For SSB to sound good the BFO frequency has to be carefully positioned relative
to the filter passband (in both the transmitter and the receiver), or you clip too
much on the high or low end of the audio.  The narrower the bandwidth, the more
important this is.


Meanwhile there is a lot of information on homebrew crystal filters available from
folks such as G3UUR, W7ZOI, and others.  Here is a useful summary page that
might point you in some useful directions:

http://www.qrp.pops.net/crystal-tester-2010.asp

With some fairly simple measurements of crystal parameters and some math you
can build pretty good filters, especially making use of some of the software that
is also available.
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W9GB
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« Reply #3 on: March 26, 2013, 03:13:42 PM »

Larry Benko, W0QE has this article on Crystal Bandpass Filters
http://www.w0qe.com/Projects/crystal_bandpass_filters.html

Cohn-type crystal ladder filter
http://epic.mcmaster.ca/~elmer101/cohn.html

INRAD sells two 9.0 MHz crystal filter kits (#350, #351) for DIY filter builders
These low cost filter kits include four specially cut and color coded crystals along with five surface mount capacitors. Center frequency is 9000 kHz and impedance in and out is 200 ohms.

600 Hz, 9000 kHz 4-pole crystal filter kit
http://www.inrad.net/product.php?productid=239&cat=149&page=1

2400 Hz, 9000 kHz 4-pole crystal filter kit
http://www.inrad.net/product.php?productid=240&cat=149&page=1
« Last Edit: March 26, 2013, 03:31:28 PM by W9GB » Logged
VK2TIL
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Posts: 310




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« Reply #4 on: March 26, 2013, 03:21:28 PM »

It's possible to design very good crystal filters but it takes some effort; the crystal parameters are important.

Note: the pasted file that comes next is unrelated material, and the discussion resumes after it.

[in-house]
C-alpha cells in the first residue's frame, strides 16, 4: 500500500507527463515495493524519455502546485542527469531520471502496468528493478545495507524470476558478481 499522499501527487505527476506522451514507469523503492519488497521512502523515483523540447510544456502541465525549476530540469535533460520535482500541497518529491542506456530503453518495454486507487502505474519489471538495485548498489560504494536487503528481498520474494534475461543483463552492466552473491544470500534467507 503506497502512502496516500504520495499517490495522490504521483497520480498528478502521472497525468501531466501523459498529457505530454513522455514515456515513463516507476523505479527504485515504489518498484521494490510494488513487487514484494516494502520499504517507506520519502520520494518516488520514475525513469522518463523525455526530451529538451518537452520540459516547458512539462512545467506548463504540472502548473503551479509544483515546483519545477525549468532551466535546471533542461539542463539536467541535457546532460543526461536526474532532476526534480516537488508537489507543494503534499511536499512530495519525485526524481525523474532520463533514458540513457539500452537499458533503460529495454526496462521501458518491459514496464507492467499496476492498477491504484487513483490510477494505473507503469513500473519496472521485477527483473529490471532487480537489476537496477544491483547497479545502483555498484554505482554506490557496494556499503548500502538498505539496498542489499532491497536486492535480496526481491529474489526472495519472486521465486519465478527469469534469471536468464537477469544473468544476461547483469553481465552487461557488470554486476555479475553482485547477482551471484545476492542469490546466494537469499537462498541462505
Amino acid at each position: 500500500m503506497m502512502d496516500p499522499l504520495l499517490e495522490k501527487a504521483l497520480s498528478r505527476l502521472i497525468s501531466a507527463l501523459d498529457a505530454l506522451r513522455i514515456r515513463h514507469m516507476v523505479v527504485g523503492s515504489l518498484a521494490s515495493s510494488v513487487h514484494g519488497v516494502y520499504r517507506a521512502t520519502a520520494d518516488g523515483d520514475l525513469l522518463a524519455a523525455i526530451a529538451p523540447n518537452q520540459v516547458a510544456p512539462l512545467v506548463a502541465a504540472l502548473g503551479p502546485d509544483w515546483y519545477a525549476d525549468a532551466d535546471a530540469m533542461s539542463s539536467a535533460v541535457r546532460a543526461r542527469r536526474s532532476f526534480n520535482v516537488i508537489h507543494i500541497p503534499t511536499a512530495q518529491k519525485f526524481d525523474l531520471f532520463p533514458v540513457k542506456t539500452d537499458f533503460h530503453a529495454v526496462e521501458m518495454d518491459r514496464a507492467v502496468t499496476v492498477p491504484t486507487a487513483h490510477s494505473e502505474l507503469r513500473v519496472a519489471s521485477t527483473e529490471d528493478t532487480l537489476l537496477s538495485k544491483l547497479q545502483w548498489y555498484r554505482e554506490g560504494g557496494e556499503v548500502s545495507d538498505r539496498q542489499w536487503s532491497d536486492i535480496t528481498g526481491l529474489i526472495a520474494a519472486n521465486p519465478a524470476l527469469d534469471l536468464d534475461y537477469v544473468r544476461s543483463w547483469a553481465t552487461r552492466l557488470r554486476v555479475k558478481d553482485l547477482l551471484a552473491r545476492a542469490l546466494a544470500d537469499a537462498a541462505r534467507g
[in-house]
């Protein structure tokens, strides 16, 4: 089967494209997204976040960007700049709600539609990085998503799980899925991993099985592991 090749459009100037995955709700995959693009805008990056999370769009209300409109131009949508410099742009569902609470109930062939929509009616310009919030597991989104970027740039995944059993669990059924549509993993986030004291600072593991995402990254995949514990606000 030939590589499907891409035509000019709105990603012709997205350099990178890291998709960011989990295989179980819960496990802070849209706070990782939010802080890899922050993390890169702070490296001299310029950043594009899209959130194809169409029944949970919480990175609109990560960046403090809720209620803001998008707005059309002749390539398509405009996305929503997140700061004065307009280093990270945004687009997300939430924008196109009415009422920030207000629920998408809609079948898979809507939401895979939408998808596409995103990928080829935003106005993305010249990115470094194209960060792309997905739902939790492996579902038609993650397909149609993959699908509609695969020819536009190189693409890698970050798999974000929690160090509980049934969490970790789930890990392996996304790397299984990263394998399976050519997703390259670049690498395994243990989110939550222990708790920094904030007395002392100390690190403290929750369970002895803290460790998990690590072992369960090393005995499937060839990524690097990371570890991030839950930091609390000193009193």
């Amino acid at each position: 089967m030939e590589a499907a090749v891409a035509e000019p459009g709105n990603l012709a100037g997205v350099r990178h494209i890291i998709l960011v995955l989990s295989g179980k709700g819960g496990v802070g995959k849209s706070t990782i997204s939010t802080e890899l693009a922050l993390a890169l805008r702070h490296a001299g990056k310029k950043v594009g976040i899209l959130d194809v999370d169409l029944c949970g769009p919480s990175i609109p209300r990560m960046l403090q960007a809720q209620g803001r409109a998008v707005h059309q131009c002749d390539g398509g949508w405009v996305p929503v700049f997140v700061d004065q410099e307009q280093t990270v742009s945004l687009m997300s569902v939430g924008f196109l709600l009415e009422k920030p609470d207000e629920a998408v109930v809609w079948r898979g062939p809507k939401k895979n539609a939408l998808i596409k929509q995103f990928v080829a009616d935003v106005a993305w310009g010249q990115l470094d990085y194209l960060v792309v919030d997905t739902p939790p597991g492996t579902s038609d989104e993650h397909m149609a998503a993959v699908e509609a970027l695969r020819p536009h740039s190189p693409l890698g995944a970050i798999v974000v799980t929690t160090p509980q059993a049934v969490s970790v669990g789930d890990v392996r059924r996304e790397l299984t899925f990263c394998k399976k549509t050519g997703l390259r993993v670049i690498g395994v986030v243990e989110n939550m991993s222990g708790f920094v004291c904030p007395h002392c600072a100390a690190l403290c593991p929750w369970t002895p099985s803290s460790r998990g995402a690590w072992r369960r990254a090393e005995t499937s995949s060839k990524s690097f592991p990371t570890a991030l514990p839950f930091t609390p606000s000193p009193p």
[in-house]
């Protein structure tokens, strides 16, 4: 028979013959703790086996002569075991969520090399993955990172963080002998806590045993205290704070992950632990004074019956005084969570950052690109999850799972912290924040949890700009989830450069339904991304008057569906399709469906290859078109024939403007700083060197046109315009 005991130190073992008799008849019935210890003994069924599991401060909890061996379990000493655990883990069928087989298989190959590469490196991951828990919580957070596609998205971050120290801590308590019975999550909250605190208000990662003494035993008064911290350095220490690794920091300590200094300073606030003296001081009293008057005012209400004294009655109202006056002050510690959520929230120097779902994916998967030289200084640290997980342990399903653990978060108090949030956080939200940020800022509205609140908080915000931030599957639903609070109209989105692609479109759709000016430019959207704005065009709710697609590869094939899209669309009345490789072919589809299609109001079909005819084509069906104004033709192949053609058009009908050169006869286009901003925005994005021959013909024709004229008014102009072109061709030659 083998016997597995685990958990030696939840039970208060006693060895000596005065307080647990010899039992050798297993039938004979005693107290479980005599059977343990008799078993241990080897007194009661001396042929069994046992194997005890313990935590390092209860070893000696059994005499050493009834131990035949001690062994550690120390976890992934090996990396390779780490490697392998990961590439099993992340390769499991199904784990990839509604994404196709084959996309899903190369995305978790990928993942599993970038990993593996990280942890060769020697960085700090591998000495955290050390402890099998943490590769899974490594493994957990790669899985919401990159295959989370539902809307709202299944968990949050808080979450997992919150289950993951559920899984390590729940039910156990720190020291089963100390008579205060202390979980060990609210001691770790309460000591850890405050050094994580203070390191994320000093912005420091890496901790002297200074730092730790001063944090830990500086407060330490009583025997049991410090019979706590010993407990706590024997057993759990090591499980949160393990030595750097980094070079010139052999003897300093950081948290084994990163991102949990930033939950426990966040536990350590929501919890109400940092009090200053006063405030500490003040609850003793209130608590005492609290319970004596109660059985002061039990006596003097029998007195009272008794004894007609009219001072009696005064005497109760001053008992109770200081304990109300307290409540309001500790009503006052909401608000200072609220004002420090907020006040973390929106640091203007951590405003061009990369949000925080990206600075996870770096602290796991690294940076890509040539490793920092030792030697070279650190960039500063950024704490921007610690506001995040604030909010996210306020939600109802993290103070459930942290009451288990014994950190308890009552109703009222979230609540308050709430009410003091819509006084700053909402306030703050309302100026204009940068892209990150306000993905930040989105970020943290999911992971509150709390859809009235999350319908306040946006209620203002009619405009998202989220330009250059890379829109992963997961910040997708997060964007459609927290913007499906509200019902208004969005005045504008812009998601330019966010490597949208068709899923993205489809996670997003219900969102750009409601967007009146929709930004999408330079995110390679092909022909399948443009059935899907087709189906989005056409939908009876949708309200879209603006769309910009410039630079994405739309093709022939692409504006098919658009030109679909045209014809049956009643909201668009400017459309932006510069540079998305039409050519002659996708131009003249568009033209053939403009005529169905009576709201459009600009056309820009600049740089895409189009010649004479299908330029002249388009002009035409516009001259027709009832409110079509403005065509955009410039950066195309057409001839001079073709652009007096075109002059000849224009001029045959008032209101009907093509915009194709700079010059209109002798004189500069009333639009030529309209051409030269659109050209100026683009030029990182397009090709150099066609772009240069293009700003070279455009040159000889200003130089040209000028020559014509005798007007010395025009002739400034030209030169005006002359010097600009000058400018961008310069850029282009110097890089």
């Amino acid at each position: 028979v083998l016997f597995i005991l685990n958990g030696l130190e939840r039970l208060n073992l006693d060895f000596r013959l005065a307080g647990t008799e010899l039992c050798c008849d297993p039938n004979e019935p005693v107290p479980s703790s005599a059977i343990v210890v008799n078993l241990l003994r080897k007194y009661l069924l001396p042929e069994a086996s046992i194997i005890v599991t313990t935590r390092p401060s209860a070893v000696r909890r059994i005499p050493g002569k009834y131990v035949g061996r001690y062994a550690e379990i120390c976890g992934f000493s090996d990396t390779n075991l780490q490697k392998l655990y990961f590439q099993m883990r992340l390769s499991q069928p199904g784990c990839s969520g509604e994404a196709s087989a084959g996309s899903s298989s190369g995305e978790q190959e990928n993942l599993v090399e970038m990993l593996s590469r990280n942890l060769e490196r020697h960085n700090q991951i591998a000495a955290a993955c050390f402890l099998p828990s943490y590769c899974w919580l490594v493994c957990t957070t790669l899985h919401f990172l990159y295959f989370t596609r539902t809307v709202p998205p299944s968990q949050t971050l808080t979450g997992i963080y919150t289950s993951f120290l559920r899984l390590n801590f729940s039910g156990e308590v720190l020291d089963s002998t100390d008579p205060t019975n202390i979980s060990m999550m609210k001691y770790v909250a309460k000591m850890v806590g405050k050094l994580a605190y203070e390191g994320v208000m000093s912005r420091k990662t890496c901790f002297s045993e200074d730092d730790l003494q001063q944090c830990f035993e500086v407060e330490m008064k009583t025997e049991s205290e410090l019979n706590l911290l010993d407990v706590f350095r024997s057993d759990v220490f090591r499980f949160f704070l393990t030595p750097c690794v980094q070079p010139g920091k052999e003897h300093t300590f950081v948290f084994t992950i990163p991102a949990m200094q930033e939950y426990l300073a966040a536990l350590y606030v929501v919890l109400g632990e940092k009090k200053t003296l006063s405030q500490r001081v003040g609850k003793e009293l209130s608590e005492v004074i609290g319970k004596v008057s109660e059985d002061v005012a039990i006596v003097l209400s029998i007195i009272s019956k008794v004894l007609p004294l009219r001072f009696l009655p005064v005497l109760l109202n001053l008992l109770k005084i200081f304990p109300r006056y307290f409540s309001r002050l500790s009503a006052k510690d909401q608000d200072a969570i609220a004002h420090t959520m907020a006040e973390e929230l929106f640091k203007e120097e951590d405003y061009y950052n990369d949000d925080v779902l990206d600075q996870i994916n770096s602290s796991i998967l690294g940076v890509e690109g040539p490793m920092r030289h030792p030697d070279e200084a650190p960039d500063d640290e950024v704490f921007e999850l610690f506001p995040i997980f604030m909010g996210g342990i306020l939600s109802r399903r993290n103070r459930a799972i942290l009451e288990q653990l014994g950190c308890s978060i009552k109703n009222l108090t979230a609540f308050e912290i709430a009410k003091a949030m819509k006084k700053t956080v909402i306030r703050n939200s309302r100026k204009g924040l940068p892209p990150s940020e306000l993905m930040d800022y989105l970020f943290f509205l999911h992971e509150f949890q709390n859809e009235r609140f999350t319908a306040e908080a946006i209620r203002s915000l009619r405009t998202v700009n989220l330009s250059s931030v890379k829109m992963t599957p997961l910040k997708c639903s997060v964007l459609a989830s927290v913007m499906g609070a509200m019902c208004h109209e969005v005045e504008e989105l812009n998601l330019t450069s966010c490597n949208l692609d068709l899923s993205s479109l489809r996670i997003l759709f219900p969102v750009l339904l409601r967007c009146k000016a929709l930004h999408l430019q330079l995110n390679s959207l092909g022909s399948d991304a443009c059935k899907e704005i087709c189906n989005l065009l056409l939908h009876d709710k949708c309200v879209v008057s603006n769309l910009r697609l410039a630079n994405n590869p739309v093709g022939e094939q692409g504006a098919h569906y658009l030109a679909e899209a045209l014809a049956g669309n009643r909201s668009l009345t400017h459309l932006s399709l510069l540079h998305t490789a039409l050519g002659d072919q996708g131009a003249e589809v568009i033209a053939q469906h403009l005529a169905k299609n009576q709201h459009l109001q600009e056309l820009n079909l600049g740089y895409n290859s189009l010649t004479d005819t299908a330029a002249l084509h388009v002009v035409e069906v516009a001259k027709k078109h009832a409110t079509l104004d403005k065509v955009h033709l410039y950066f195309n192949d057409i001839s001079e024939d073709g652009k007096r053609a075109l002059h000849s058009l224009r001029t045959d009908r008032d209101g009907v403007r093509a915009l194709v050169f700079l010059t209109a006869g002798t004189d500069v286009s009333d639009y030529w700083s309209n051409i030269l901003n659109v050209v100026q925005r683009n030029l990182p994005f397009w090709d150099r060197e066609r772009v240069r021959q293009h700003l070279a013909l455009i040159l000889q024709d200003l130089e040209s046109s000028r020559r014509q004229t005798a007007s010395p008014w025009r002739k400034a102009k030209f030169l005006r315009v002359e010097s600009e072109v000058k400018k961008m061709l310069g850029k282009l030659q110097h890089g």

Many simple projects use a few crystals of unknown specification; sometimes it works, sometimes it doesn't, sometimes the builder is unsure.

Crystal parameters can be measured with simple equipment; a signal source and a detector.  You have those in your radio and 'scope.  Suitable attenuators will embed the crystal-under-test in a 50-ohm or 12.5-ohm environment (see the K8ZOA paper referenced below).

The G3UUR method doesn't even require that, just a simple oscillator, but it does require a frequency counter.

These methods are somewhat tedious if you are sorting large batches of crystals; better equipment speeds the process but is not essential.  It's usually necessary to measure a lot (20 - 50) of crystals to sort them into reasonably-matched sets for filters but, if you want good filters, that's what you have to do.

Jack Smith K8ZOA has written the best paper on crystal measurement that I know; go to http://www.cliftonlaboratories.com/Documents.htm and find the Crystal Motional Parameters paper.

A fixture similar to Jack's is excellent for the series-resonance method; the G3UUR oscillator is simple to build if you want to try that.

Filters can be designed once you have the parameters; the free program from the AADE site is a good one but there are several others available for downloading.

It's perhaps counter-intuitive but good narrow filters (CW bandwidths) aren't difficult to make; the wider SSB filters are quite difficult.  The essential reason is the small frequency difference between the series resonance and the parallel resonance of a crystal; you can only make a filter with somewhat less width than that difference.

The difference increases with crystal frequency which is one reason for using 9 or 10MHz crystals instead of lower-frequency ones.

I've looked in my computer files and found a few articles that are available on the 'net;

www.arrl.org/files/file/QEX.../QEX_Nov-Dec_09_Feature.pdf

http://www.giangrandi.ch/electronics/crystalfilters/xtalfilters.shtml